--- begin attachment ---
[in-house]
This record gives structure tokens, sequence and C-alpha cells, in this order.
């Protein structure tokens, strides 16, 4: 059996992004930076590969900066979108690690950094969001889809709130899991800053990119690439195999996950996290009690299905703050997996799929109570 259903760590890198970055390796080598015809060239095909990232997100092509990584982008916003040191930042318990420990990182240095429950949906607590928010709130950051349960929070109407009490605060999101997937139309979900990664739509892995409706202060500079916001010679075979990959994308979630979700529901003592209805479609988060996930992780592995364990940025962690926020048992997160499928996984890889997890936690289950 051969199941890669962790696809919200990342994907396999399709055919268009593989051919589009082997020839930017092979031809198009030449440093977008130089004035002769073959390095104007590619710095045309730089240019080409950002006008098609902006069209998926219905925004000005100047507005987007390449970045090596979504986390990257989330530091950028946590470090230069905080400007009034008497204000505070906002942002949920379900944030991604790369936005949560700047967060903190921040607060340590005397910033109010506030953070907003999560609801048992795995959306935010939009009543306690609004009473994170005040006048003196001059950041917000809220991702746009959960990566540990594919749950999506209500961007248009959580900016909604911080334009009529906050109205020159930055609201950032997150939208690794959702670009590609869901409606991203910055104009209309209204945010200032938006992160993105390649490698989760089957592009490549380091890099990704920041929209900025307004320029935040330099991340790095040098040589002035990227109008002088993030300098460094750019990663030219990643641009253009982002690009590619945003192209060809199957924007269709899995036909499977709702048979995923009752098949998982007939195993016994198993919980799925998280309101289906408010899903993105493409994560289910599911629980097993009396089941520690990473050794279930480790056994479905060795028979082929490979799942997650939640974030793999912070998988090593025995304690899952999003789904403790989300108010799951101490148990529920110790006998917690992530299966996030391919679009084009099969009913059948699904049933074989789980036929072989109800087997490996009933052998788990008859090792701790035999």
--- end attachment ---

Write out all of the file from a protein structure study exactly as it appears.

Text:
[in-house]
This record gives structure tokens, sequence and C-alpha cells, in this order.
């Protein structure tokens, strides 16, 4: 059996992004930076590969900066979108690690950094969001889809709130899991800053990119690439195999996950996290009690299905703050997996799929109570 259903760590890198970055390796080598015809060239095909990232997100092509990584982008916003040191930042318990420990990182240095429950949906607590928010709130950051349960929070109407009490605060999101997937139309979900990664739509892995409706202060500079916001010679075979990959994308979630979700529901003592209805479609988060996930992780592995364990940025962690926020048992997160499928996984890889997890936690289950 051969199941890669962790696809919200990342994907396999399709055919268009593989051919589009082997020839930017092979031809198009030449440093977008130089004035002769073959390095104007590619710095045309730089240019080409950002006008098609902006069209998926219905925004000005100047507005987007390449970045090596979504986390990257989330530091950028946590470090230069905080400007009034008497204000505070906002942002949920379900944030991604790369936005949560700047967060903190921040607060340590005397910033109010506030953070907003999560609801048992795995959306935010939009009543306690609004009473994170005040006048003196001059950041917000809220991702746009959960990566540990594919749950999506209500961007248009959580900016909604911080334009009529906050109205020159930055609201950032997150939208690794959702670009590609869901409606991203910055104009209309209204945010200032938006992160993105390649490698989760089957592009490549380091890099990704920041929209900025307004320029935040330099991340790095040098040589002035990227109008002088993030300098460094750019990663030219990643641009253009982002690009590619945003192209060809199957924007269709899995036909499977709702048979995923009752098949998982007939195993016994198993919980799925998280309101289906408010899903993105493409994560289910599911629980097993009396089941520690990473050794279930480790056994479905060795028979082929490979799942997650939640974030793999912070998988090593025995304690899952999003789904403790989300108010799951101490148990529920110790006998917690992530299966996030391919679009084009099969009913059948699904049933074989789980036929072989109800087997490996009933052998788990008859090792701790035999």